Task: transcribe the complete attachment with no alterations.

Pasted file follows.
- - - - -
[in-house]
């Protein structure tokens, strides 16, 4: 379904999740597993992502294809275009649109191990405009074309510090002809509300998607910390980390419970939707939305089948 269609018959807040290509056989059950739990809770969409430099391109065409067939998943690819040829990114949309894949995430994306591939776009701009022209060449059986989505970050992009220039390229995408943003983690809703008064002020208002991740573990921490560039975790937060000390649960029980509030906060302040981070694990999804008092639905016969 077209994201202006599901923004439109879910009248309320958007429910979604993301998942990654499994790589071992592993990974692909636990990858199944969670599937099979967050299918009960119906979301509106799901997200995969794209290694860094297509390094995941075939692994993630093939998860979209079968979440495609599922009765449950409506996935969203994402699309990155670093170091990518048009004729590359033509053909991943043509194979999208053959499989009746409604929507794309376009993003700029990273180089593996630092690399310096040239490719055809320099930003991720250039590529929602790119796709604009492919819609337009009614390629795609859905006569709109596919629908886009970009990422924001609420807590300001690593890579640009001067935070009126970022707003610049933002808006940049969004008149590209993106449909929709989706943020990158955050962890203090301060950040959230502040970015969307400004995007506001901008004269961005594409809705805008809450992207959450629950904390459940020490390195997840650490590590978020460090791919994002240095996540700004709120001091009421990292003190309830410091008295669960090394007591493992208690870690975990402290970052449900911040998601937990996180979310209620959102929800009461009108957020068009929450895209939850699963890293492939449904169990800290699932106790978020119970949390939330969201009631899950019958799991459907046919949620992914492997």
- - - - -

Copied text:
[in-house]
């Protein structure tokens, strides 16, 4: 379904999740597993992502294809275009649109191990405009074309510090002809509300998607910390980390419970939707939305089948 269609018959807040290509056989059950739990809770969409430099391109065409067939998943690819040829990114949309894949995430994306591939776009701009022209060449059986989505970050992009220039390229995408943003983690809703008064002020208002991740573990921490560039975790937060000390649960029980509030906060302040981070694990999804008092639905016969 077209994201202006599901923004439109879910009248309320958007429910979604993301998942990654499994790589071992592993990974692909636990990858199944969670599937099979967050299918009960119906979301509106799901997200995969794209290694860094297509390094995941075939692994993630093939998860979209079968979440495609599922009765449950409506996935969203994402699309990155670093170091990518048009004729590359033509053909991943043509194979999208053959499989009746409604929507794309376009993003700029990273180089593996630092690399310096040239490719055809320099930003991720250039590529929602790119796709604009492919819609337009009614390629795609859905006569709109596919629908886009970009990422924001609420807590300001690593890579640009001067935070009126970022707003610049933002808006940049969004008149590209993106449909929709989706943020990158955050962890203090301060950040959230502040970015969307400004995007506001901008004269961005594409809705805008809450992207959450629950904390459940020490390195997840650490590590978020460090791919994002240095996540700004709120001091009421990292003190309830410091008295669960090394007591493992208690870690975990402290970052449900911040998601937990996180979310209620959102929800009461009108957020068009929450895209939850699963890293492939449904169990800290699932106790978020119970949390939330969201009631899950019958799991459907046919949620992914492997």